The Fall of the Budd Company, 1978-87
By the late 1970s, only two American builders of passenger railway cars remained. ACF produced its last passenger car in 1959 (the NYCT R28) and St. Louis left the business in 1974 after the trouble-plagued R44s were built.
The last surviviors were Pullman Standard of Chicago and the Budd Company of Philadelphia. By 1978, Pullman was already on the brink of collapse after the controversy and lawsuits over the faulty Rockwell trucks on the NYCTA's R46 cars. Pullman went bankrupt in 1982. At Budd, 492 Amfleet cars were being built from 1975-78 for Amtrak's Northeast Corridor. New Jersey Department of Transportation had ordered 230 Arrow III electric MU cars for the Morristown Line, to be delivered in 1978. These cars would be similar to the 1975 Arrow II (SEPTA's Silverliner IV) and would have GE electrical equipment.
Next came in 1980-81, when Chicago Transit Authority ordered 300 cars (2600 series). This order would later be increased to 600 cars and CTA's second largest single-car order (after the 6000 series).
In 1979, Budd tried to recapture a market it was successful two decades earlier. The SPV was introduced. It was a self-propelled diesel passenger vehicle thatintended as as follow-up to the RDC of the early 1950s. It never sold well and only few orders were placed. Today some can still be found as trailer coaches on Shore Line East.
What was wrong? It was a novel idea. The SPV looked odd, to say the least. It was based on the Amtrak Amfleet body which in turn is derived from the Penn Central Metroliner of 1968. They were not reliable and Metro-North retired its SPVs in the early 1990s. Budd could have been better off if the SPVs were based on the Arrow III MU design, a successful design that still works to this day on NJ Transit.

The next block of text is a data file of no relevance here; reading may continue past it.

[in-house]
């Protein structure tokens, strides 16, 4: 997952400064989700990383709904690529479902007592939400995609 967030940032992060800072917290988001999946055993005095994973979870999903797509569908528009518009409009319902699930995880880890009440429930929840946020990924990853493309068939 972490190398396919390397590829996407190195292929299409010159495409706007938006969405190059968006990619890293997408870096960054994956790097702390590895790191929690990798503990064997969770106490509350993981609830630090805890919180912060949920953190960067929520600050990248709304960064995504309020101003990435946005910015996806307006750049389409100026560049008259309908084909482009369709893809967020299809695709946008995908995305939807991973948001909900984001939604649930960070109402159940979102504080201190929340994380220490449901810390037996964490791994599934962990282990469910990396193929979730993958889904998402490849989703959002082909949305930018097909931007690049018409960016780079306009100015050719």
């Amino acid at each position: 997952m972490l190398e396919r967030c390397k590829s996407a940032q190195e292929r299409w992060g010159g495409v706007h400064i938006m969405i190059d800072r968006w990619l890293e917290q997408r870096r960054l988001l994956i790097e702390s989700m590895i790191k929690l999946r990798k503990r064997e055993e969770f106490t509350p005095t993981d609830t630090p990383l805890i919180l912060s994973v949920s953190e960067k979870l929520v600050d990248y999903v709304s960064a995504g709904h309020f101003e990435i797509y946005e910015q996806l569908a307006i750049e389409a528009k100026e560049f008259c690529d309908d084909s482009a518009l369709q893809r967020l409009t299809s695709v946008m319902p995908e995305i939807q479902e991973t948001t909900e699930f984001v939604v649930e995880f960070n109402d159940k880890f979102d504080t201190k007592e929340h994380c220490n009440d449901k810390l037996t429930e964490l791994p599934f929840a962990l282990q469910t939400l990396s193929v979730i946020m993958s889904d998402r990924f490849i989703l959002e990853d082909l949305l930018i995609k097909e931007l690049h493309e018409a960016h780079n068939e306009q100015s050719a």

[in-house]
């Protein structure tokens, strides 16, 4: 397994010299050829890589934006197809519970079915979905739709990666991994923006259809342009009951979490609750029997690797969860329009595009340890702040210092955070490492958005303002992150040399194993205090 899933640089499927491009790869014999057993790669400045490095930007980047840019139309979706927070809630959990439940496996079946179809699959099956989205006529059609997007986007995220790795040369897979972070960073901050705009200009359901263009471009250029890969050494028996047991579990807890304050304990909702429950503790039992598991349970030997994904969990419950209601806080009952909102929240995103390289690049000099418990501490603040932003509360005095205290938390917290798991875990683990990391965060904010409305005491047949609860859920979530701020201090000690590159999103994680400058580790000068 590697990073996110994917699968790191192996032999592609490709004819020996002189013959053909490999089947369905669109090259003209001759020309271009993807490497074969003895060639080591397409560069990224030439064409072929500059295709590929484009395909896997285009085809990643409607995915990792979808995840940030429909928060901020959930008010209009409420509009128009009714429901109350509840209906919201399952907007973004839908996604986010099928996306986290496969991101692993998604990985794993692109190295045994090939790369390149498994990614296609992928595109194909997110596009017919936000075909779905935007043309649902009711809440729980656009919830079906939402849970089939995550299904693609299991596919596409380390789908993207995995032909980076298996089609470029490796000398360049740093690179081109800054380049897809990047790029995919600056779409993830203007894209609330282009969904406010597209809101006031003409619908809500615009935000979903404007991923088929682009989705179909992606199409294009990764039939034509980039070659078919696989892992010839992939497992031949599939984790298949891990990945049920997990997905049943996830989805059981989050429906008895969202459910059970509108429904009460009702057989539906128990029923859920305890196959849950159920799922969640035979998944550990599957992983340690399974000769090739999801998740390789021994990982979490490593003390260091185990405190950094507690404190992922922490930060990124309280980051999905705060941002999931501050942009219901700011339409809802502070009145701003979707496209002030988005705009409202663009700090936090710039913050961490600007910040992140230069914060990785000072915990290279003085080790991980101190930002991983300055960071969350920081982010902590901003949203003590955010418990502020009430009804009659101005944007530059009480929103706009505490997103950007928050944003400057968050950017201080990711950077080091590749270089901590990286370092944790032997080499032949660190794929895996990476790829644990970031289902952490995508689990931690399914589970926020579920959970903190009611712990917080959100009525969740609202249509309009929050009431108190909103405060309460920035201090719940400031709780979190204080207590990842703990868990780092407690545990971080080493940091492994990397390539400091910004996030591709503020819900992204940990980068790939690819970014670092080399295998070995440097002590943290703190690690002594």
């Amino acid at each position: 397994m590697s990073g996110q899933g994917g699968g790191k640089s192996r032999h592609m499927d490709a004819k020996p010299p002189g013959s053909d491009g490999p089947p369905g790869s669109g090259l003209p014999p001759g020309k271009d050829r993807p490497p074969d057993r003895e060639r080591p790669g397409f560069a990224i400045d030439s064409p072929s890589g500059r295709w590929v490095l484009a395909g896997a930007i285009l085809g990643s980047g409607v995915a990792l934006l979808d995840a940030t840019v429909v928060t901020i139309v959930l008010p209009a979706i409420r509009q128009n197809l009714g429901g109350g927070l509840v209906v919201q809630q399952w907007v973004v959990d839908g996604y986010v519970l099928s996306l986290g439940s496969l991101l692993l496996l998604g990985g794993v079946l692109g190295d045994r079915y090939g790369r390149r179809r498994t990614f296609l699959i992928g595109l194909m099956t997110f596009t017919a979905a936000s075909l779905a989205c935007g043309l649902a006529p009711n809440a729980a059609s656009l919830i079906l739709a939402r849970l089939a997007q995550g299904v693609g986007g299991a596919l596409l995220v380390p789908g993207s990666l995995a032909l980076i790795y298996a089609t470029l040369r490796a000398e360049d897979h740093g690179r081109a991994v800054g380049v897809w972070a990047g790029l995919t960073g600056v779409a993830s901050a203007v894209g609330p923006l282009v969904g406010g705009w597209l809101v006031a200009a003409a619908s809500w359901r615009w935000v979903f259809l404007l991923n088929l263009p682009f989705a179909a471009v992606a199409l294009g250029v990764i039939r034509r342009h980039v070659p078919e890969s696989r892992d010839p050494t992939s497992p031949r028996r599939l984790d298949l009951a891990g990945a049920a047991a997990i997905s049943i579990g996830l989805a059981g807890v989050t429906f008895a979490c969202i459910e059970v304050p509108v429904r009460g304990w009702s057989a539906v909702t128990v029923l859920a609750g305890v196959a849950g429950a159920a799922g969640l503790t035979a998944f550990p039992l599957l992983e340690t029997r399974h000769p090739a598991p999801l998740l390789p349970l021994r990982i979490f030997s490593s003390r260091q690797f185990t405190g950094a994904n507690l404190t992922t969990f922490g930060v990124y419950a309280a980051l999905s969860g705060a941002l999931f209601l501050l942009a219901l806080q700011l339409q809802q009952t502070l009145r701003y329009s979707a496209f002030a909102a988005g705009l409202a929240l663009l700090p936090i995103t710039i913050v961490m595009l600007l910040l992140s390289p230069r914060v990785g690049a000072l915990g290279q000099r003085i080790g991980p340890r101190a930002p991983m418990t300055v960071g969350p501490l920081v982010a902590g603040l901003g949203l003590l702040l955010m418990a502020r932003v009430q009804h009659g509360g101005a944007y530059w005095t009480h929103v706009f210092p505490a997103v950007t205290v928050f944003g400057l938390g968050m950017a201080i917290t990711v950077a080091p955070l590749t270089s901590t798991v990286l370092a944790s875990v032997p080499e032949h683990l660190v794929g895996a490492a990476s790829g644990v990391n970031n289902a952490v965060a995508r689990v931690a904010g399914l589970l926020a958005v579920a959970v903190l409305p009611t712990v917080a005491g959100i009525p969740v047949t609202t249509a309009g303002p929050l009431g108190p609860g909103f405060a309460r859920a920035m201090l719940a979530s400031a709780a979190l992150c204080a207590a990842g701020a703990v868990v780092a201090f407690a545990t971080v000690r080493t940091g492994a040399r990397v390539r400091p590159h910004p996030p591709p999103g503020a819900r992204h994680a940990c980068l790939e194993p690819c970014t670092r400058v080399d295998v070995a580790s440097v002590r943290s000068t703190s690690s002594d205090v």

In 1982 Budd bidded on the R62 orders of NYCT IRT cars. Budd lost the low bid on 325 cars to Kawasaki, but lower on all 1,150 cars (R62A). Kawasaki took the 325 cars. When the second 825-car R62A order was bidded, Bombardier's price and Canadian government financing gave Budd hard competition and Bombardier won the 825 cars.
Baltimore Metro and Miami Metrorail ordered cars from Budd, to be delivered in 1984. Metro-North and Long Island Rail Road ordered M-3s (a follow-up to the M-1).
But foreign competition was getting too hard. Kawasaki, Bombardier, Alstom and Nippon-Sharyo were able to build more cars at lower prices and have more modern production facilities. Their global market allowed them to sell more cars around the world.
In early 1987, as the CTA 2600-series delivery wraps up, the Budd assembly plant in northeast Philadelphia closes. Budd leaves the passenger car market, leaving only one American company-Morrison Knudsen, whose Hornell, NY shops would be aquired by Alstom in 2000.